Is the gun new? Honestly, slide to frame fit is one of those things I think people hype up a bit too much. Yeah, maybe it's a bigger deal for something being used for bullseye matches, but for the average handgun use personally I think it's not a big deal at all. My P220 has a fairly sloppy slide to frame fit (it's used of course and '94 manufacture), and the thing is still accurate as hell.
Most current production 1911's, like Kimber, are very tight. Most buyer use them to shoot paper and carry and not go to battle every day. Tight should equate to more accurate which these same buyers equate to "better" guns as they can shoot an innocent piece of paper in nice tight groups. They loosen up with shooting.
Old Colt's used in the war were rattle traps because they "were" battle guns. They needed to be able to shoot after being dropped in the mud, dirt, dipped in fresh and salt water, rain etc. and not detail stripped and lubed with fancy oils after every 50 rounds. They might get lucky to get some old motor oil dumped on them every now and then. Accurate was if they could hit a target within pistol range well enough to deliver permanent wound cavities that would get the shooter one step closer to going home on their own 2 feet.
That gun today would more often get called a POS because a 1-2" group in paper at 3 - 7- 15 yards might not happen, even on a bench. 4-6" groups would be a good shoot.
Is the gun, not the shooter, accurate to your liking? If so, you probably don't have any problem. If you're match shooting you might want a tighter fit and accuracy enhanced. Just keep it clean, lubed and don't go swimming in mud holes after bad guys.
Otherwise, drop by a smith and let them look at it. Of course they'll be able to make it tighter, but do you really need it?
Happy shooting. Hopefully shooting paper is all you'll need!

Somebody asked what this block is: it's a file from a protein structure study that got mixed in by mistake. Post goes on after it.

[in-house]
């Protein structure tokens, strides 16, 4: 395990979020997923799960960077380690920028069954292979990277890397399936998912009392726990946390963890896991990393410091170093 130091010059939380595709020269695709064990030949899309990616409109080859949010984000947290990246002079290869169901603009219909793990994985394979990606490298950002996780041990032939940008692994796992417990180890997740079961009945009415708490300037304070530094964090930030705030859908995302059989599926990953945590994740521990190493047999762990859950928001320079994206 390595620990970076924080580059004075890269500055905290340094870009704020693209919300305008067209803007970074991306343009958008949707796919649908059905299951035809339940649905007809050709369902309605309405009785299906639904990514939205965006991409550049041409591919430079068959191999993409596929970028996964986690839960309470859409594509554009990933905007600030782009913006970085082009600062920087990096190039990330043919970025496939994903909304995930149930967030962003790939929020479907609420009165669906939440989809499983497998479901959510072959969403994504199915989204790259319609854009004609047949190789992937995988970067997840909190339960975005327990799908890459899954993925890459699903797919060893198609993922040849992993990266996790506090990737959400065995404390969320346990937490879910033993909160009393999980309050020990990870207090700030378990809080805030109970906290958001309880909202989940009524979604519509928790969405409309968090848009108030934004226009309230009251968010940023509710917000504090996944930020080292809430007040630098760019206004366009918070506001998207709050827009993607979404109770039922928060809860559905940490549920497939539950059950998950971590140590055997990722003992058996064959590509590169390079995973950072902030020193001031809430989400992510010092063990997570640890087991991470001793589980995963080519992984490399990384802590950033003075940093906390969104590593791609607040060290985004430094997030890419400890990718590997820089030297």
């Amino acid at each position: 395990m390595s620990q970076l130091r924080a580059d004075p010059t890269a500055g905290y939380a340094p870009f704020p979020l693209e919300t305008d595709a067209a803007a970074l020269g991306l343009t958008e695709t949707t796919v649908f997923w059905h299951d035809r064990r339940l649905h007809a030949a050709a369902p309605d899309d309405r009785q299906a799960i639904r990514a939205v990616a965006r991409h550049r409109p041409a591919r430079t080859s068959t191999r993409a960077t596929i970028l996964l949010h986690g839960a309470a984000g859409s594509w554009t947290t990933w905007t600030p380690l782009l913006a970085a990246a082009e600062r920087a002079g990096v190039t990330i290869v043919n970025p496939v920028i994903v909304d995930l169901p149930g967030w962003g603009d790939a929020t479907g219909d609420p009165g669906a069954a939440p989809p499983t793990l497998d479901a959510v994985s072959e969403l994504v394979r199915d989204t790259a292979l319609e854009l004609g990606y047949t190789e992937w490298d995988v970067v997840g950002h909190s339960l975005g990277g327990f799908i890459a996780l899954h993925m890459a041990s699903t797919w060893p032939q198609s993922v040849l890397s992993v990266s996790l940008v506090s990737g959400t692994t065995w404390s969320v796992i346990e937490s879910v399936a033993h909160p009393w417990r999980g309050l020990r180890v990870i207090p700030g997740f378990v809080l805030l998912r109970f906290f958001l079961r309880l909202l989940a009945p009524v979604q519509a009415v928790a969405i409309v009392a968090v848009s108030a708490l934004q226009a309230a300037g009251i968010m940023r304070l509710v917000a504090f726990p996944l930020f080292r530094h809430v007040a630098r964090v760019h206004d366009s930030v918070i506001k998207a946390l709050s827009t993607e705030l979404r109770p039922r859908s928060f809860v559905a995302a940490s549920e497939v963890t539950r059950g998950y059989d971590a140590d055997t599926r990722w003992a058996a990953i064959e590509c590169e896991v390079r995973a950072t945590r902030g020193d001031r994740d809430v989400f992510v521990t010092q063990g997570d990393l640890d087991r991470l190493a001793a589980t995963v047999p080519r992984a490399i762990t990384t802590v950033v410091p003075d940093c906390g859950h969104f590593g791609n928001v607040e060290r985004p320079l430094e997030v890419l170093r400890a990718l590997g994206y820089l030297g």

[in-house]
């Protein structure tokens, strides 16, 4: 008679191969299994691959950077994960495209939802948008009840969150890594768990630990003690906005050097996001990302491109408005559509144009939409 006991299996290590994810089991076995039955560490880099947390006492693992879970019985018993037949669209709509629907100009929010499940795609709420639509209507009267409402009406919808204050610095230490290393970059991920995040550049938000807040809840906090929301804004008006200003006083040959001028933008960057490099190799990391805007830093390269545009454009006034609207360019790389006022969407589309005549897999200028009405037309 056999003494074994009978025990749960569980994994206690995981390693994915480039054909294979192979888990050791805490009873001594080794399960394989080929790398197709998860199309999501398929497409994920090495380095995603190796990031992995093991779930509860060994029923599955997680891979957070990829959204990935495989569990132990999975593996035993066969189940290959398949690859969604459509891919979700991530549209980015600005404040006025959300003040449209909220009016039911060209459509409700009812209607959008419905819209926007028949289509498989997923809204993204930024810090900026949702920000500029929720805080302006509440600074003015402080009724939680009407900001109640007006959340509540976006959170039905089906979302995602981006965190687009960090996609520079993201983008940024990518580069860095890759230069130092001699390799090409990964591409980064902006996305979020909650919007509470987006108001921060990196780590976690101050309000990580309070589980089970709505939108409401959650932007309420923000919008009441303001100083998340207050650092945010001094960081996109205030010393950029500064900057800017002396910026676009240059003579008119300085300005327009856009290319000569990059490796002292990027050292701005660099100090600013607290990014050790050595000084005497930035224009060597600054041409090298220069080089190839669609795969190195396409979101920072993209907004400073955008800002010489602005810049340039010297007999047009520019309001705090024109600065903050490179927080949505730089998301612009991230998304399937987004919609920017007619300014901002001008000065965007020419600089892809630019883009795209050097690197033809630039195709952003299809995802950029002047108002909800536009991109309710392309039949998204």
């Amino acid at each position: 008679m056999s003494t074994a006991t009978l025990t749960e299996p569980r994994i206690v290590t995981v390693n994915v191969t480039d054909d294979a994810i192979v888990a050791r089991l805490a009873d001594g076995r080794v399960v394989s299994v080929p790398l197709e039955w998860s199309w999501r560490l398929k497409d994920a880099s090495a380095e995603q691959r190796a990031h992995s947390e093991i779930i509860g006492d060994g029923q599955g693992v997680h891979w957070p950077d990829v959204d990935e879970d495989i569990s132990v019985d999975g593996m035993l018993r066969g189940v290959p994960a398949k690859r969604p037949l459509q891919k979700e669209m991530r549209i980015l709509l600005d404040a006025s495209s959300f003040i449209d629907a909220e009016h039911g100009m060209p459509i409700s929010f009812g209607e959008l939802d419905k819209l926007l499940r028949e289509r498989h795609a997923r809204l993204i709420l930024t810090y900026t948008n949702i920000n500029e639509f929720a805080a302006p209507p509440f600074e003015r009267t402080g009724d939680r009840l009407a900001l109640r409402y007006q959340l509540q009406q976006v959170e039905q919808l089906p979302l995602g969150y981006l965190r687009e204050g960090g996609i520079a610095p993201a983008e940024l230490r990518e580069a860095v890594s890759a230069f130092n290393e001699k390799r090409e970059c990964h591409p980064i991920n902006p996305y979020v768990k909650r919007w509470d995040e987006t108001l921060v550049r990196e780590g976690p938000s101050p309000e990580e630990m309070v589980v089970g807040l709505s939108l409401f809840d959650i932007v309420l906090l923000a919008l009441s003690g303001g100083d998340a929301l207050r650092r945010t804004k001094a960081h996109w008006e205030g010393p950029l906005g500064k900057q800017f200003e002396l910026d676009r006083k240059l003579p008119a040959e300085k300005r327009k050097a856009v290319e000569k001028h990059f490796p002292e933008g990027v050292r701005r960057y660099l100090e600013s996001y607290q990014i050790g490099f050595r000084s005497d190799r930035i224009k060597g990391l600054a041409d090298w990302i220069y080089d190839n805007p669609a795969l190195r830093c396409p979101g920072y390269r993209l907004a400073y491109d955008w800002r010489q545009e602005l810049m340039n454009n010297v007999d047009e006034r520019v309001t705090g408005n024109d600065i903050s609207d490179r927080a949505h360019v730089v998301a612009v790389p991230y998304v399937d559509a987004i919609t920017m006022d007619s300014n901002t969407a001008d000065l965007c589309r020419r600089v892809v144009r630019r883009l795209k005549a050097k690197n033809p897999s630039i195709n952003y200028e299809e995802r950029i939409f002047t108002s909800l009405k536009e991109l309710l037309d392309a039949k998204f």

I here all these people that want almost zero tolerance slide to frame finish out of a 1911. I read an article once and the author said perfect fit 1911s will just bring malfunctions. A little play will be more reliable. A 1911 is not a sniper rifle.
I waited for more knowledgeable folks to answer first. In 1991 or so, I met a guy named Dixon. He was a national or world champion 1911 shooter, and a smith. He let me hold his championship 1911. It rattled like a tank. He said that's how they were intended to be so you could rely on them. This thing had a scope mounted too.
Just for grins he polished some parts of my S&W 4506 and smoothed a couple of edges that would become bothersome after shooting a lot. He shook my gun, it rattled a bit, and he said "that's a good sound for a carry gun." Its just one more reason my 4506 is special to me.
A 1911 built for accuracy will be tight, but it will still glide smoothly. The Kimber syndrome is what gave alot of this "tight don't run" mentality. Kimbers are built to break-in and are sometimes so tight that the gun barely runs at all. They are accurate guns, but they are built overly tight in my opinion. Rarely do you get one that is smooth like what you find in a higher end 1911, which is understandable given the cost difference.
What you want in a 1911 is solid lug lock-up, a good barrel, and a good barrel bushing. The rest is a small percentage, but to some, it's worth the money.